Secure Online Banking Transactions

Japan Net Bank — Japan’s first entirely online bank — now provides a full range of web-based consumer services over these mobile phones. These mobile phone users get the assurance of a secure leased line between Japan Net Bank and NTT Docomo. So customers can open savings accounts and time deposits, and make regular wire transfers while riding on the train or just walking down the street. Users can also quickly locate ATMs using maps on the handset screen and receive emails detailing their wire transfers and other transactions.

Planning and Facilitation Tools for the Travel Industry

JTB Corporation, the largest travel agency in Japan offers a new web-based mobile phone service called JTP Mobile Crew. This service provides instantaneous travel information and enables users to make and pay for hotel reservations via the Internet. Members search a database of 3,000 popular hotels and inns throughout the country by price, location, franchise, and other specific criteria before placing their reservations and making payments. They also check seat vacancies on JTB’s foreign package tours. Whenever special discount tickets and package tours become available, JTB sends e-mail notifications to members who have requested up-to-the-minute information on such opportunities.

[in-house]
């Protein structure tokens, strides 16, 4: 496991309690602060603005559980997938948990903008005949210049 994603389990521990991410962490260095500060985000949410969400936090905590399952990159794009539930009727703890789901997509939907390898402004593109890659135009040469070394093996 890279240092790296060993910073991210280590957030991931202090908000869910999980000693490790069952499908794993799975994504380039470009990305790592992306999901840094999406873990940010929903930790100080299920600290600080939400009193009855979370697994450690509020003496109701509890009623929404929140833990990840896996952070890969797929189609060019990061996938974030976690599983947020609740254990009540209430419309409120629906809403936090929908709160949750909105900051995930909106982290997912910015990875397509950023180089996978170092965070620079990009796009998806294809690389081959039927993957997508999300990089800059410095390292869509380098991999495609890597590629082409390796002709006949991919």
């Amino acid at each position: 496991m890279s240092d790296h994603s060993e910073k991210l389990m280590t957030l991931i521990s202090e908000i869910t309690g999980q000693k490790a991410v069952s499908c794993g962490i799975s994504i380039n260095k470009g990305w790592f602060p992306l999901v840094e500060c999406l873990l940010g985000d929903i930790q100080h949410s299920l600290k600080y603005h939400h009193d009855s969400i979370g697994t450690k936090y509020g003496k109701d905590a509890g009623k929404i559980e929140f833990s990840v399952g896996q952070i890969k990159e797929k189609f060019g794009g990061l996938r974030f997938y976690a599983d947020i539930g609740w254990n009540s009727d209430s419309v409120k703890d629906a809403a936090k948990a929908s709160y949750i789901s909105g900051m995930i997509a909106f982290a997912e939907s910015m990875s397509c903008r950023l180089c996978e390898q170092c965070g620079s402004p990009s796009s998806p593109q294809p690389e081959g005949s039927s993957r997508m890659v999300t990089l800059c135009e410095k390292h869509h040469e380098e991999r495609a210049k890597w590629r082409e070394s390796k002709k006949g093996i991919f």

These phones, which started in the young adult market, have now transcended the business barrier and are no longer just for entertainment. As the Web-based Mobile Phone services continue to penetrate the Japanese marketplace, more business opportunities will undoubtedly open. If these products and services catch on in other global marketplaces, then Japanese companies will be well positioned to take advantage of business opportunities elsewhere. Currently, Japanese cell phone companies have partnerships in Europe and the US (with AT&T and AOL among others) to tap into these lucrative markets.